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Councillors reach agreement to help Central church

The church, when completed, will have an outdoor playground.
The church, when completed, will have an outdoor playground. (Photos supplied)

With the Central Community Church under construction in Niagara-on-the-Lake two years behind schedule, and as much as $2 million over budget, selling off six and a half acres of land at the back of its York Road property is essential in order to complete the 80,000 square foot building.

There have been unexpected construction delays due to COVID, and large additional expenses to accommodate town requirements and get a building permit, such as a left-hand turn lane on York Road, and increasing the size of a dry pond (temporarily storing collected stormwater runoff), explains Grant McArthur, church member and project manager for the facility. The cost of the building, originally estimated at $12 to $13 million, has increased by between 12 and 18 per cent. 

“Whatever could go wrong, has gone wrong,” he told councillors at Monday night’s planning committee meeting.

The property at the back, bordering Westwood Court off Townline Road, was purchased six years ago, at the same time as the York Road site. McArthur says at the time it was thought the extra acreage could either provide some income for the church, or be sold to help finance the church and community centre project. With cost overages, now is the time to sell, and he has interested buyers.

Both the serviced Westwood Court property and the 21 acres at 680 York Road are zoned for light
industrial development, and to pave the way for the “triple A” purchasers, McArthur was hoping to have a tree “conundrum” cleared up.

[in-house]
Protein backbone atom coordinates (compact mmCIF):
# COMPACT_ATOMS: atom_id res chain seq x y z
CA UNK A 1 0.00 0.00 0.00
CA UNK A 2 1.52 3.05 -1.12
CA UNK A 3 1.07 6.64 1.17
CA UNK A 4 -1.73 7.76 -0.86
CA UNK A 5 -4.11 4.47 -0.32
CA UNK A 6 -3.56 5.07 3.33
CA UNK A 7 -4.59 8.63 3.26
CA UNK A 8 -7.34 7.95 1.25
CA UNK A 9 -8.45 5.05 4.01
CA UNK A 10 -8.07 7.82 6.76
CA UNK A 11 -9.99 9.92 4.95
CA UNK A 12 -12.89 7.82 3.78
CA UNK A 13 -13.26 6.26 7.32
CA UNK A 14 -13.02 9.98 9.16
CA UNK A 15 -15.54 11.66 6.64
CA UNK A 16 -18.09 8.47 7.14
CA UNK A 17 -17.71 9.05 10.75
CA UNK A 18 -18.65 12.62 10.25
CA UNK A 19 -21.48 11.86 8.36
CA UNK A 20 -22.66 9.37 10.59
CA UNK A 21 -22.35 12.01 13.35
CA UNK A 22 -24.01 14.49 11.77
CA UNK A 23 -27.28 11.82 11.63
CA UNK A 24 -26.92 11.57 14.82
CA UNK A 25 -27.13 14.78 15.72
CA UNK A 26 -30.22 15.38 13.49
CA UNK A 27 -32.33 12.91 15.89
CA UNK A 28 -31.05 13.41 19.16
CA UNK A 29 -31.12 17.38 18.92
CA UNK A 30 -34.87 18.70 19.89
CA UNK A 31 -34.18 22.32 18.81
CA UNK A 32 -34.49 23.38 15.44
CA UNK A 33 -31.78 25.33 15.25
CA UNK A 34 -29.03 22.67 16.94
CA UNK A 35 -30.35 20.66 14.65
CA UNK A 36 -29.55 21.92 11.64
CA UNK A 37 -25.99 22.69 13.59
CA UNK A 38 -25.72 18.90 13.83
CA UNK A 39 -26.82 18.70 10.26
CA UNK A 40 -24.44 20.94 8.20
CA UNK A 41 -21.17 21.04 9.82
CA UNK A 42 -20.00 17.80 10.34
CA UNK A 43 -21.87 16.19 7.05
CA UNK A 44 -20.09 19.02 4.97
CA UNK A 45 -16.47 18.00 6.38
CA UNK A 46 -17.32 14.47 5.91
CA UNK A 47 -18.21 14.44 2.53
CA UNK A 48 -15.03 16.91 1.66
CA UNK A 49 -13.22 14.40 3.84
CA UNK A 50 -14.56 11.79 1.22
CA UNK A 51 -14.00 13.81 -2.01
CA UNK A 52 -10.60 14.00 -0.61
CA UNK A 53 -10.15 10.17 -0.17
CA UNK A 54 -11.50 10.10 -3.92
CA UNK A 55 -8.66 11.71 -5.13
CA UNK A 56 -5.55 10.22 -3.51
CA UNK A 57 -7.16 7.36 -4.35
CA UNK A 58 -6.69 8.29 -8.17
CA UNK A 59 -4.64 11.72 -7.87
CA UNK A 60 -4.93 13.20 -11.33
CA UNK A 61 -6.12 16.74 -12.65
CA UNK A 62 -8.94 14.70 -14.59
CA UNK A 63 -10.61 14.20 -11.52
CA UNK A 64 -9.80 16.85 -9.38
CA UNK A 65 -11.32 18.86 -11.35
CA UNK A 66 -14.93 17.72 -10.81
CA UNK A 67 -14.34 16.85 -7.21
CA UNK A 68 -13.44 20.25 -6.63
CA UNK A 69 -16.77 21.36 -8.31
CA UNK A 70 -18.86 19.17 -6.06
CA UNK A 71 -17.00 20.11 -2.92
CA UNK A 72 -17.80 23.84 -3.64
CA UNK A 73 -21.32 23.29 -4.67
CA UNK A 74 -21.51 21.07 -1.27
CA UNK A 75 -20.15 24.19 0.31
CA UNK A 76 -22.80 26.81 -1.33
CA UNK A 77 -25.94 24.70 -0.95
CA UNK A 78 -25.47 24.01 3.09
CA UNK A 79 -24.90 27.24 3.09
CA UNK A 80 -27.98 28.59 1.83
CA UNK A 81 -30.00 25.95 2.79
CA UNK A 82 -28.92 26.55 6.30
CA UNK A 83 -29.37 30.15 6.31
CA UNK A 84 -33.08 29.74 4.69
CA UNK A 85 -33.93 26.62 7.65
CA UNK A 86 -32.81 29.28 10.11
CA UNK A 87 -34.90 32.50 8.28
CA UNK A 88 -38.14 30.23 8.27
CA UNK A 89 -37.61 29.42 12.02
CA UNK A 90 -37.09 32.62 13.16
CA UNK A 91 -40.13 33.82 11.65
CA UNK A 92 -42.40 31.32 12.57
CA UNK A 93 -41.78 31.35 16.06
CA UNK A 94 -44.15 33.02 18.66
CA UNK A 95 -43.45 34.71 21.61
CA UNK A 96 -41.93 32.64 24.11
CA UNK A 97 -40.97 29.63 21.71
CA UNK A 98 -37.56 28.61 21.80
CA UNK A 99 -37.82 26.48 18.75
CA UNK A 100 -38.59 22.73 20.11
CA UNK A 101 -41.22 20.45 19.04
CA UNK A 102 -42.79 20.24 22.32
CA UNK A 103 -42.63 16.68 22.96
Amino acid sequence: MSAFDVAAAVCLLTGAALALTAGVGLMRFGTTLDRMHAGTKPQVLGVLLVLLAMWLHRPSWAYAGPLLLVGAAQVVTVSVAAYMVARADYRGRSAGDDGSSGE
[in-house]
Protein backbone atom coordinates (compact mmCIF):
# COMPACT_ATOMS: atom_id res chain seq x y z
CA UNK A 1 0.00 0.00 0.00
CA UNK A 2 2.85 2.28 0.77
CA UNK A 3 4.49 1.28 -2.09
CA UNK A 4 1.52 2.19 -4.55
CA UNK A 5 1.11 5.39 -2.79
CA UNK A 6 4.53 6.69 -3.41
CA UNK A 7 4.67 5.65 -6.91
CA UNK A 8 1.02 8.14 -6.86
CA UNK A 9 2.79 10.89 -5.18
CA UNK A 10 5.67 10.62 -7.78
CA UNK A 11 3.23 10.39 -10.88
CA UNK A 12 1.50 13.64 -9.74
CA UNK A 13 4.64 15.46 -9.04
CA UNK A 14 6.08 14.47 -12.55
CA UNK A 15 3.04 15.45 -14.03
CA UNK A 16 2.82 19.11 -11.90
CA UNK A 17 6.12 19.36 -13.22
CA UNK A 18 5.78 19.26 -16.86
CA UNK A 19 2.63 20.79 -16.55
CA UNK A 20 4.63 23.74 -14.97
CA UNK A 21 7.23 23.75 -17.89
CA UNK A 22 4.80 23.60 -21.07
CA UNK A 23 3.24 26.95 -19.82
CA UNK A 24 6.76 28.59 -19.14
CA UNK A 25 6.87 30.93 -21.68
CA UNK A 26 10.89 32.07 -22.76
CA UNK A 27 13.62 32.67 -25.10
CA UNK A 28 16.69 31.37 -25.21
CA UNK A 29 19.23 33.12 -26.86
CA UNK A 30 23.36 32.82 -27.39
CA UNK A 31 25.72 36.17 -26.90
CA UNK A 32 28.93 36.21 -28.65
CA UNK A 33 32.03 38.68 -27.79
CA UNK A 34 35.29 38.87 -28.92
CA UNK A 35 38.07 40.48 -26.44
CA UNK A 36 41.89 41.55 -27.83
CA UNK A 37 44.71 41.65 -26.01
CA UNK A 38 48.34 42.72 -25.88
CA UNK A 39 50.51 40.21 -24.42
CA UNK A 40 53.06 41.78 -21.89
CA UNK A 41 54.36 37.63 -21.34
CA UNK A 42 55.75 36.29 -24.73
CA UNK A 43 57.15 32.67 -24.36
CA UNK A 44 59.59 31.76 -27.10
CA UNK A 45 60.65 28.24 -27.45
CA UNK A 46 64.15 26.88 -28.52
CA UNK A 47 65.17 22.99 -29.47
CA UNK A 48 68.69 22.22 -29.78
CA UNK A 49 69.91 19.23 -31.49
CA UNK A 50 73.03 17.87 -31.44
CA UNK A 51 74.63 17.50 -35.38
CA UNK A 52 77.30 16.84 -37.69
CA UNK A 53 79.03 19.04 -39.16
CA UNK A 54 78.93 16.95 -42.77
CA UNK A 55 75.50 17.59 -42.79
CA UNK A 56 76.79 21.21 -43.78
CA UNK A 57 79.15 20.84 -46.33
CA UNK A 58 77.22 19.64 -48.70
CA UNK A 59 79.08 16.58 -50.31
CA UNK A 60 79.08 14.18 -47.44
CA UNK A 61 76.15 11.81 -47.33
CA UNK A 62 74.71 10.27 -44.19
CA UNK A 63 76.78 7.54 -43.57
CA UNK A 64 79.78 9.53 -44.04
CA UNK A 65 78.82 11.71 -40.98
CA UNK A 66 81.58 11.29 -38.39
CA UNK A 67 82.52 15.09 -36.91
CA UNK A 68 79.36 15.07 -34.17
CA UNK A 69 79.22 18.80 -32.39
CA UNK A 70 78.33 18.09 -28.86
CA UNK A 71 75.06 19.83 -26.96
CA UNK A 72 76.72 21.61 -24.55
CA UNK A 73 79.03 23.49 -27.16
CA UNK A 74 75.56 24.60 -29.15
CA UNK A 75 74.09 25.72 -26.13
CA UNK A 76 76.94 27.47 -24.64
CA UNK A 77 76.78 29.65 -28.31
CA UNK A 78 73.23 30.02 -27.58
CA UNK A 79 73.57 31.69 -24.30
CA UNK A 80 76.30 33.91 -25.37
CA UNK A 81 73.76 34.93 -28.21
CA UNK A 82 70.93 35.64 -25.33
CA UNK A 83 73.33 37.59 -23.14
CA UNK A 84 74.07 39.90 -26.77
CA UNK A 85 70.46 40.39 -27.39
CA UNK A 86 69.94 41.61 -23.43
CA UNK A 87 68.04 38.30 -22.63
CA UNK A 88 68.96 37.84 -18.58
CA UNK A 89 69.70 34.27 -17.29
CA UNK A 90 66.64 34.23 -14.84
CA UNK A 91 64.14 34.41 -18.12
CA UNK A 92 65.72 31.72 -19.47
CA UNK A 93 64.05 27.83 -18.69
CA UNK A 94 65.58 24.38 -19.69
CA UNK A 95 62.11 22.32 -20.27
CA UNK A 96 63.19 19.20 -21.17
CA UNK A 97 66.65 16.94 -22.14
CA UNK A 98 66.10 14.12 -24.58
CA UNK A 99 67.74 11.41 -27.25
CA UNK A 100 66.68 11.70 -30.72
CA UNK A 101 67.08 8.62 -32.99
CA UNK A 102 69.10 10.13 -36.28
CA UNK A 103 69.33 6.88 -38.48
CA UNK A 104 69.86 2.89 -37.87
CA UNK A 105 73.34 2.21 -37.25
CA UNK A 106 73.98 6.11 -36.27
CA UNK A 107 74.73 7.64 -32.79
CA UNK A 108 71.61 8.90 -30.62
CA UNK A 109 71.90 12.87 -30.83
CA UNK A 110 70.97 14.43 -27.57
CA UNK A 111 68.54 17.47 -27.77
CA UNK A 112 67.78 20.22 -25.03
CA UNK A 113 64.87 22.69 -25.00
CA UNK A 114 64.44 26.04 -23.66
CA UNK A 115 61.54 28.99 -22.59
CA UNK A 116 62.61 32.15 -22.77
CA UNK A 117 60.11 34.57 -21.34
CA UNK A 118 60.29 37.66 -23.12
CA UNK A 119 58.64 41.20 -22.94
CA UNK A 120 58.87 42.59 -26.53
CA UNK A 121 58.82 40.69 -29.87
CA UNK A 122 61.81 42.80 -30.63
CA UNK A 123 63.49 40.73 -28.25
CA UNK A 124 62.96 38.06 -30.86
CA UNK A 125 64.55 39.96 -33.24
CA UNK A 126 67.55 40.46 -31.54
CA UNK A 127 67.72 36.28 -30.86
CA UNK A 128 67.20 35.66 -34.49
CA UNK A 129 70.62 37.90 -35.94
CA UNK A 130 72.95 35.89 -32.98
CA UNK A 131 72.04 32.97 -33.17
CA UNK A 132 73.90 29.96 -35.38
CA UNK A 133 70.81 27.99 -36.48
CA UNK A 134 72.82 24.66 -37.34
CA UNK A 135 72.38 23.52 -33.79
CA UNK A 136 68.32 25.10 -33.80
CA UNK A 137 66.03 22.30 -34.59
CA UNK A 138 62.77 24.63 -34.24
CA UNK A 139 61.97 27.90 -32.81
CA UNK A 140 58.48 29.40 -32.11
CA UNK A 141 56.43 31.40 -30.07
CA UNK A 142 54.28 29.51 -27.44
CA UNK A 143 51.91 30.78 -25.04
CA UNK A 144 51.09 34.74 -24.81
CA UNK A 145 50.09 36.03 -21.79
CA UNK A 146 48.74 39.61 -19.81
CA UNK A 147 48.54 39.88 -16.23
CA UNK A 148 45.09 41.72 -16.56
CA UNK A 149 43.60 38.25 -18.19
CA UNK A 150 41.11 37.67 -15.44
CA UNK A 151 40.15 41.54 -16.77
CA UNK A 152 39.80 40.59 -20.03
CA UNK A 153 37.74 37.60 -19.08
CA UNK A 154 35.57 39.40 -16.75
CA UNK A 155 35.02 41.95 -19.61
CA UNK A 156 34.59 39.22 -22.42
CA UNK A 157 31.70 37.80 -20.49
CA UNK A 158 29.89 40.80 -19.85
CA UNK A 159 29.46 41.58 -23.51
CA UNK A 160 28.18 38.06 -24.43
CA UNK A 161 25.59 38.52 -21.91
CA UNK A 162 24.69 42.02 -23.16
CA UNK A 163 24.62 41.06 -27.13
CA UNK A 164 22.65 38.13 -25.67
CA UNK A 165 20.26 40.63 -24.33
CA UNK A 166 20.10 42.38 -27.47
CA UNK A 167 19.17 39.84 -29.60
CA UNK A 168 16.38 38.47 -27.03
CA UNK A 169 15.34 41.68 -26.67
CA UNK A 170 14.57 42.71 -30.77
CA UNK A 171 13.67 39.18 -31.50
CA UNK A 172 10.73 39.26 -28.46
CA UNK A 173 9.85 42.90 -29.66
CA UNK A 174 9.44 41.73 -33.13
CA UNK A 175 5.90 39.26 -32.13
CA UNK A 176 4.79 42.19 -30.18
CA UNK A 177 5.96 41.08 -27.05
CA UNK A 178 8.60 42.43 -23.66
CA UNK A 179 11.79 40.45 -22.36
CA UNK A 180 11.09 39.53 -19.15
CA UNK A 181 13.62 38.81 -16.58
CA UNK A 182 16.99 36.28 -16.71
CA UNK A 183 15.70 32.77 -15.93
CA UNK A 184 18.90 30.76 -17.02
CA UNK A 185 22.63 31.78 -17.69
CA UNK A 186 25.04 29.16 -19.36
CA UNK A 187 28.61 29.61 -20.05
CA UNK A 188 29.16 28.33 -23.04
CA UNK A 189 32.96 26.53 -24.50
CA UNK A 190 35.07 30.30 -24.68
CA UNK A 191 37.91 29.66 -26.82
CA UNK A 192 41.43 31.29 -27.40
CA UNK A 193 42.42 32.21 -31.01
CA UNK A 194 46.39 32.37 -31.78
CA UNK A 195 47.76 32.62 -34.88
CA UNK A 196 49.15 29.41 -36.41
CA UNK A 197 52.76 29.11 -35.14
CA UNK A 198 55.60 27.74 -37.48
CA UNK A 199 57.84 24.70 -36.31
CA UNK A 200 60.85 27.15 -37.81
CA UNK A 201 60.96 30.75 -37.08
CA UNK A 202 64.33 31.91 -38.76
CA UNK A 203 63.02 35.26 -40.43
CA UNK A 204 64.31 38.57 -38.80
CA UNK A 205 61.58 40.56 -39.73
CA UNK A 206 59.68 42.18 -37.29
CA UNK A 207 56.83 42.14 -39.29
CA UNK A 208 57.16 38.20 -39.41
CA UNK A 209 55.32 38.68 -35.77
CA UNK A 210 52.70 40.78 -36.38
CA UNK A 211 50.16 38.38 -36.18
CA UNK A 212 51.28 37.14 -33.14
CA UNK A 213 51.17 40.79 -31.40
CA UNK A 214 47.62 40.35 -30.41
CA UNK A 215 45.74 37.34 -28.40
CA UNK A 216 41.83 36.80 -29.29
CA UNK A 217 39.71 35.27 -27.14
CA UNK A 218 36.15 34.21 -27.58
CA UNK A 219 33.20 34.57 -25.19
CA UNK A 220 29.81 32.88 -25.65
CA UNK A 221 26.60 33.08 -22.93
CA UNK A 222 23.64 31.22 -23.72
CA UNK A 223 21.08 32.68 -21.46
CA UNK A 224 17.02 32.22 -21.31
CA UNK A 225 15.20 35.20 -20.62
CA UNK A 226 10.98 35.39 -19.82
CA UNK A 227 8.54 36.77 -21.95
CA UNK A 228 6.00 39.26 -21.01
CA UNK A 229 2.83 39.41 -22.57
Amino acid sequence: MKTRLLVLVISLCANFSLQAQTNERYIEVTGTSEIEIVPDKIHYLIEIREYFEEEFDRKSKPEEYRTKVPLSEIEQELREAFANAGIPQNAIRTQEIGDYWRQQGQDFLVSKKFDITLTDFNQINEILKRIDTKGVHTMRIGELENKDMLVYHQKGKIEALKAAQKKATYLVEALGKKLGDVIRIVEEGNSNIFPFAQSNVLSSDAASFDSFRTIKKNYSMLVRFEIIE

There are about 280 trees on the Westwood Court lots, some or all of which might need to be removed to allow development to proceed, and he was
asking for permission to replant three trees for each one removed, rather than pay a cash-in-lieu price for each tree.

“This is a positive to us,” he said of the potential sale, to help to finish all that is planned for the York Road community centre, including a day care, recreational facilities, and space for concerts and speakers. “COVID is going to pass, we are going to get somewhat back to normal, and we’re going to want to do these things,” he said.

Although councillors had some questions about the project, and were careful not to give the impression they were giving carte blanche to having all the trees removed, they voted to approve a motion by Lord Mayor Betty Disero, who had taken a tour of the church and community centre building and was impressed by what she saw.

Inside, there will be a large gym area, which will be converted Saturday evenings to an auditorium for church services. 

Councillors agreed that when a development application is submitted and approved for Westwood Court, the replacement of any removed trees at a ratio supported by the tree bylaw would be accepted instead of cash-in-lieu. 

Although it was an unusual process, CAO Marnie Cluckie assured councillors it would serve the intent of the tree bylaw.

The York Road facility will replace the church’s building on Scott Street in St. Catharines, which has been sold to help finance the new church, which has been designed to also operate as a day care service and community centre, with basketball and volleyball courts, a spectator area, and indoor soccer. McArthur says he has even been in touch with the NOTL Pickleball Club to see if they want court space.

On Saturday evenings, part of the facility will be converted to accommodate 1,800 people at two Sunday services — the church has more than 3,000 members, about 2,000 people attending weekly.